Chronic Lung Disease of Prematurity Pediatric Research and Clinical Trials

Stem cells provide partial protection for delicate lungs

Lung Stem CellPremature babies often need to be placed on ventilators, but these life-saving machines can sometimes damage their delicate lungs. In recent experiments in mice, stem cells taken from bone marrow and injected into the blood provided partial protection: the lungs’ blood vessels were better maintained and inflammation was reduced.

Even when fluid in which the cells (known as bone marrow stromal cells) were grown was able to protect the lungs – in fact, better than the stem cells themselves. Stella Kourembanas, MD, chief of Children’s Division of Newborn Medicine, believe this fluid, or certain proteins her lab has isolated within it, could become a future treatment to prevent preemies from developing chronic lung disease. She would also like to conduct follow-up experiments using stem cells taken from the umbilical cord, which can be obtained from infants in a less invasive manner than bone marrow cells.

Muhammad Aslam, MD, and Rajiv Baveja, MD, also of Newborn Medicine, were first authors on the study, published in the December 1 issue of the American Journal of Respiratory and Critical Care Medicine. Other members of the research team include Olin Liang, PhD, Angeles Fernandez-Gonzalez, PhD, Changjin Lee, PhD, and Alex Mitsialis, PhD.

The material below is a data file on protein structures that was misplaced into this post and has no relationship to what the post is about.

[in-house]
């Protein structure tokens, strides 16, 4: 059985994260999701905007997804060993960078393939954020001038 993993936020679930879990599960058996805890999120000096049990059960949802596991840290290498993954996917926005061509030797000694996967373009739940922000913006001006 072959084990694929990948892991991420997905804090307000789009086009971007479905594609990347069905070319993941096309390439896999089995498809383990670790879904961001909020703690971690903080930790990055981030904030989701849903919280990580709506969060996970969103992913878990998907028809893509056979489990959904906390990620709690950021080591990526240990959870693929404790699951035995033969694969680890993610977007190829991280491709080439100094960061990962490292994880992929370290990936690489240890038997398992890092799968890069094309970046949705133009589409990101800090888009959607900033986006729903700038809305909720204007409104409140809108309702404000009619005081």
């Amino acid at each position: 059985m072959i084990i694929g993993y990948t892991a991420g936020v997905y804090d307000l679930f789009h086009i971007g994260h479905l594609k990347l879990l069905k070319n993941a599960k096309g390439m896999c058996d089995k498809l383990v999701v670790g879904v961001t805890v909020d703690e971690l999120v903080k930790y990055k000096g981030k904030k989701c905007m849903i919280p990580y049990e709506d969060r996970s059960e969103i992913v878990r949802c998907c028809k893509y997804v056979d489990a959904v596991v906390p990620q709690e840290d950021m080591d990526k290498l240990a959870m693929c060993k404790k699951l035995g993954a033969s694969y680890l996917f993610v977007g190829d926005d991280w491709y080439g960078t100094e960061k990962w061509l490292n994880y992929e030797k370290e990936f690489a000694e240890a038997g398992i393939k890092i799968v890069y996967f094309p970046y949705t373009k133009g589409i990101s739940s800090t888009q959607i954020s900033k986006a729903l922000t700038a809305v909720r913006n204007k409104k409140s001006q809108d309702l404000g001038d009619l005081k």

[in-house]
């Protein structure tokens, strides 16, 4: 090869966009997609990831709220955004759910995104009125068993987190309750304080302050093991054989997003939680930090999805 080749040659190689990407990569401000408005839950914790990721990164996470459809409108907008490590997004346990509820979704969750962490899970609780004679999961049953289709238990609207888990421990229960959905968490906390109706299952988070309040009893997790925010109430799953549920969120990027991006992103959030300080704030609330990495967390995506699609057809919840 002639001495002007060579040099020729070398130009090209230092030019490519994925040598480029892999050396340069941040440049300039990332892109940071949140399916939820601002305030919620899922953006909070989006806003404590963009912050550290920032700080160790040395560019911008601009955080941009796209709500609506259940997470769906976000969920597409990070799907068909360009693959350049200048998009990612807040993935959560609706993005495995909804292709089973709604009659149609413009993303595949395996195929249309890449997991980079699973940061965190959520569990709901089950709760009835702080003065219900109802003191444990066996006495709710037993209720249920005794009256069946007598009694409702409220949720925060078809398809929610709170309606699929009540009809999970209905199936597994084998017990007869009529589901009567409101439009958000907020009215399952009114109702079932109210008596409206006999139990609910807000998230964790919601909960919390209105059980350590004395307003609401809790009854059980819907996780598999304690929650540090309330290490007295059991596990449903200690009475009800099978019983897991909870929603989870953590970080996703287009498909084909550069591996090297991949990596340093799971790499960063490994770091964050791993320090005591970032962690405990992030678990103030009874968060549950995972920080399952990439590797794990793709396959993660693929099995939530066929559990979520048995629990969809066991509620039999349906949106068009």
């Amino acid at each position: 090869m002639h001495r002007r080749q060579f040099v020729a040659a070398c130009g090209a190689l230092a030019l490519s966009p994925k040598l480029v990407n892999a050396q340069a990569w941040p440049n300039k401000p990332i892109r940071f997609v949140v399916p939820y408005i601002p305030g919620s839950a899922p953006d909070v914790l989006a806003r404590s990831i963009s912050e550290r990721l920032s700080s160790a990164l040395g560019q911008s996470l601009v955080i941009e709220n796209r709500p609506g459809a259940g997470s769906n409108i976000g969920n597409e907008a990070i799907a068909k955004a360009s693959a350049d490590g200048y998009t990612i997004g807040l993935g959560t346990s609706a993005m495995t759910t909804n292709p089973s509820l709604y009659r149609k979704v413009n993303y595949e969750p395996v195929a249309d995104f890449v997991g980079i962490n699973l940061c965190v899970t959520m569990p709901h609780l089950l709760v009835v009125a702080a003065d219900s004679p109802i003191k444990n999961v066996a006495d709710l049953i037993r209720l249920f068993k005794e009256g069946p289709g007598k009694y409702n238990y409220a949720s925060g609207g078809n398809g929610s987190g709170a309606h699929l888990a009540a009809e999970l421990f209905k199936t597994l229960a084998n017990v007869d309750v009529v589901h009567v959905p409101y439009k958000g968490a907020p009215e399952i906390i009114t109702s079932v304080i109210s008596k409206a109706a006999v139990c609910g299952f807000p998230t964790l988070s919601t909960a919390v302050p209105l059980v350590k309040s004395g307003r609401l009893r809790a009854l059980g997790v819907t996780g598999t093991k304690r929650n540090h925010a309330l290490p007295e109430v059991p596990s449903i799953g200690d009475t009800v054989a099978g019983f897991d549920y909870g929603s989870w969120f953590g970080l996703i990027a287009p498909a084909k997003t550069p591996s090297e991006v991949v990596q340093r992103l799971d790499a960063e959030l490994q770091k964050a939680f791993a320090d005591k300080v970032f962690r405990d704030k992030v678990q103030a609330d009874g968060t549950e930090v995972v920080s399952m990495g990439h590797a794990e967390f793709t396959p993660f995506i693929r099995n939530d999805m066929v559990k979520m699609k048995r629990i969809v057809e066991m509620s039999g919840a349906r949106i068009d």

Stem cell factors may prevent chronic lung disease

Success in preventing chronic lung disease in premature newborns has been limited. Researchers in Children’s Hospital Boston’s Division of Newborn Medicine hope that an experimental approach involving stem cells will lead to a new therapy—but not in the way one might expect.

The research team, led by Division Chief Stella Kourembanas, MD, Muhammad Aslam, MD, and Rajiv Baveja, MD, worked with newborn mice exposed to high concentrations of oxygen to model early chronic lung disease. They harvested bone-marrow stromal cells (BMSCs), a type of stem cell that has the potential to form lung cells, from the marrow of adult mice, and injected the cells into the newborns’ bloodstream. The cells found their way to the lungs and partially protected against injury: Blood vessels were better maintained and lung inflammation was prevented.

Intriguingly, tissue studies indicated that the lungs actually retained very few of the transplanted cells, suggesting that direct physical tissue repair wasn’t how the BMSCs protected the lungs. Further experiments suggested that the cells release factors that act in a paracrine manner, stimulating the lungs to heal themselves: When fluid from cultured BMSCs (the conditioned media) was injected by itself, the mice not only had better lung vascularization and reduced inflammation than untreated mice, they also showed healthy alveolar growth—something not seen with BMSCs themselves. “Being able to use the conditioned media would be far easier and more efficacious than using the stem cells themselves,” Dr. Kourembanas says.

A protein analysis of the media further revealed two abundant factors that are being tested directly: osteopontin and macrophage colony-stimulating factor 1. In the future, Dr. Kourembanas hopes to determine exactly how these and other factors released by stem cells protect the lungs, and whether they can reverse, not just prevent, chronic lung disease. She would also like to test conditioned media derived from human umbilical cord stem cells, eliminating the need to draw blood marrow from premature newborns.

The research was published in the December 1 issue of American Journal of Respiratory and Critical Care Medicine.